post Nov 12 2020, 10:43 PM
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Perseverance is now fewer than 100 days away from landing on Mars.
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Explorer1
post Nov 19 2020, 12:23 AM
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In addition to an EDL microphone recording of the heating system, one of the hazcams took some images during the cruise of some insulation and a cable:

https://www.jpl.nasa.gov/news/news.php?feature=7789

I am wondering about the lighting though: is that sunlight coming through the aeroshell, or something internal?
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antipode
post Nov 19 2020, 02:38 AM
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I thought these cruise shots were illuminated by an LED, but I could be wrong.

P
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rlorenz
post Nov 24 2020, 05:21 PM
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QUOTE (Explorer1 @ Nov 18 2020, 07:23 PM) *
In addition to an EDL microphone recording of the heating system


This may be of interest re: sound propagation in the Mars atmosphere
http://www-mars.lmd.jussieu.fr/granada2017...granada2017.pdf
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djellison
post Nov 24 2020, 07:20 PM
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QUOTE (antipode @ Nov 18 2020, 06:38 PM) *
I thought these cruise shots were illuminated by an LED, but I could be wrong.

P


There's no LED illumination out the back of the rover. That illumination is coming through gaps in the backshell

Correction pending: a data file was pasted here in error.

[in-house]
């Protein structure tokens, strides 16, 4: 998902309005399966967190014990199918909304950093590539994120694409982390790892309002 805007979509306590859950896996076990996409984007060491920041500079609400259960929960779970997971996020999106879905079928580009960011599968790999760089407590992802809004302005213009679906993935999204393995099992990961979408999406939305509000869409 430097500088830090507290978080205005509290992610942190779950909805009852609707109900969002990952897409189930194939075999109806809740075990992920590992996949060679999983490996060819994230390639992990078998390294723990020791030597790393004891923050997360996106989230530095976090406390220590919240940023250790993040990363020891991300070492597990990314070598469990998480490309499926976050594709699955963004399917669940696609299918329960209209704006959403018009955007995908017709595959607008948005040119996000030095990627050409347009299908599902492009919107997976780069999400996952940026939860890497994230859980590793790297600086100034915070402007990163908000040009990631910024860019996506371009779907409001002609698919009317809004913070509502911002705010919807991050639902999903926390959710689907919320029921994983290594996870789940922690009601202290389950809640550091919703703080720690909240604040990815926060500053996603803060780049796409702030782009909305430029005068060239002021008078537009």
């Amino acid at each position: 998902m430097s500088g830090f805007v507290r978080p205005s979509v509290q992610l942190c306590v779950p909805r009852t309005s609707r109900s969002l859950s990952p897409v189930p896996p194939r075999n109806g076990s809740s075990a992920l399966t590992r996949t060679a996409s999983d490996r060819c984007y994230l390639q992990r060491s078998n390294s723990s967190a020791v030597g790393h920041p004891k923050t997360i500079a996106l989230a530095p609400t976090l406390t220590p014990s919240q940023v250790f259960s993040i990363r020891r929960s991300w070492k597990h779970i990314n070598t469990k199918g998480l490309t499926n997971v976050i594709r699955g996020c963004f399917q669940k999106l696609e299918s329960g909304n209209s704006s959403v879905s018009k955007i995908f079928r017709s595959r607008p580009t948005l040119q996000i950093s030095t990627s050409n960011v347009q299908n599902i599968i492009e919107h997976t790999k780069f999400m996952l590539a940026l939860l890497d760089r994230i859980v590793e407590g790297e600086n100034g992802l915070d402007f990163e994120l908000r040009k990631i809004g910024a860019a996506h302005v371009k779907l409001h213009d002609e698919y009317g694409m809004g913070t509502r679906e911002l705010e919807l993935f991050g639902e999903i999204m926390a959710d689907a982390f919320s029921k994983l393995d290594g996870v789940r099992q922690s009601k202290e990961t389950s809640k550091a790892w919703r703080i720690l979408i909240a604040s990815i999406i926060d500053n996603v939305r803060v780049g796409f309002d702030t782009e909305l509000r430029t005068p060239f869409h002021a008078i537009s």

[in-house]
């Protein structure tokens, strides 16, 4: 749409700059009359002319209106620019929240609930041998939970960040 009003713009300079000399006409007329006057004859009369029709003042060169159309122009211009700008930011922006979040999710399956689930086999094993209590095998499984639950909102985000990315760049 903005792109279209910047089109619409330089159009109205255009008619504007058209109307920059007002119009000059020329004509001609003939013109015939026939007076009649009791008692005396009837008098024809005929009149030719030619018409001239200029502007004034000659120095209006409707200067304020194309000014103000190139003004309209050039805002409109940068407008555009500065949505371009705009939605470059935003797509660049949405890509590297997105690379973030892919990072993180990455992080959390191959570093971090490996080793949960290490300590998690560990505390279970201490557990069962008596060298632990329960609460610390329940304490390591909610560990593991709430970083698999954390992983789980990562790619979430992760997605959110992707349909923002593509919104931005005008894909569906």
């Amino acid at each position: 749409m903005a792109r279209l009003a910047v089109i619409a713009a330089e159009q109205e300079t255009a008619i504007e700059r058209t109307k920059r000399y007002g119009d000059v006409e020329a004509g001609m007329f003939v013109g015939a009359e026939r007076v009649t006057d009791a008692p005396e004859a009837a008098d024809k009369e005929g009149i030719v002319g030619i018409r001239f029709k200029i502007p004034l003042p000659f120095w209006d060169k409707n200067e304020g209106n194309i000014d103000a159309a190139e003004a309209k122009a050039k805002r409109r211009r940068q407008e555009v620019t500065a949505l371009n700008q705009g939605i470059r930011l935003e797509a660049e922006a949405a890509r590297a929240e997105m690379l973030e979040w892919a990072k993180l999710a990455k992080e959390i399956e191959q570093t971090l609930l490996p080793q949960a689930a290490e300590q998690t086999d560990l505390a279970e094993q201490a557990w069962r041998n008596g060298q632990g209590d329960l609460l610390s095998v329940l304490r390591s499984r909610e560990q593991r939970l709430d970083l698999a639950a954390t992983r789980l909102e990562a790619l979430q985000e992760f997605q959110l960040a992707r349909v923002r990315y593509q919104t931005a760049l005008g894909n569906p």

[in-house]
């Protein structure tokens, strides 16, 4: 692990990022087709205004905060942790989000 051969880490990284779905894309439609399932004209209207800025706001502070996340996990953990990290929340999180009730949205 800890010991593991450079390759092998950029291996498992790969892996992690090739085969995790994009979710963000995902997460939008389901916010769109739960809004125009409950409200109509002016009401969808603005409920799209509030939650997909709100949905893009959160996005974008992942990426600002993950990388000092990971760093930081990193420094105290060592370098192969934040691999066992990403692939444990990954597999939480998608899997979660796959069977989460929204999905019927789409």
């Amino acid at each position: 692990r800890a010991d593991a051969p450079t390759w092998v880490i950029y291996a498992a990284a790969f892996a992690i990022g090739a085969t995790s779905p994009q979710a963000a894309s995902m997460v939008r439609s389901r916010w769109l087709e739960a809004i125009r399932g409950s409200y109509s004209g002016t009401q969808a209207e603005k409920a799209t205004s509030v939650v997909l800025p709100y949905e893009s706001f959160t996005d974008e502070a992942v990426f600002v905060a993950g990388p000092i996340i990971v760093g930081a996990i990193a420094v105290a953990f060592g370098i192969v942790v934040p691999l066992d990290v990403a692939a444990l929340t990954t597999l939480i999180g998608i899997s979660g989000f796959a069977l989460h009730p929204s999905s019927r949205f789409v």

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vjkane
post Nov 25 2020, 12:50 AM
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QUOTE (djellison @ Nov 24 2020, 11:20 AM) *
There's no LED illumination out the back of the rover. That illumination is coming through gaps in the backshell

Obviously this isn't true, but I would have thought that gaps would allow super heated gasses to enter the backshell during entry.


--------------------
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rlorenz
post Nov 25 2020, 04:04 AM
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QUOTE (vjkane @ Nov 24 2020, 07:50 PM) *
Obviously this isn't true, but I would have thought that gaps would allow super heated gasses to enter the backshell during entry.


It's perhaps surprising, but there is a vent hole in the backshell - you have to let the air escape during launch to avoid a pressure differential that could cause structural failure. The same hole (the ~30cm dark circle you can see on backshell images, but there is some sort of wire mesh/filter, so the effective area is only 600cm2 or so) allows the aeroshell to repressurize during entry/descent, but this is slower. Attention is paid to avoid sensitive items being exposed to that repressurization flow, but it is relatively slow (effectively it just sips at the wake, it isnt exposed to the dynamic pressure on the heat shield).

I managed to put together some info on this sort of venting in a recent paper (email me if you can't access)
https://arc.aiaa.org/doi/abs/10.2514/1.A34861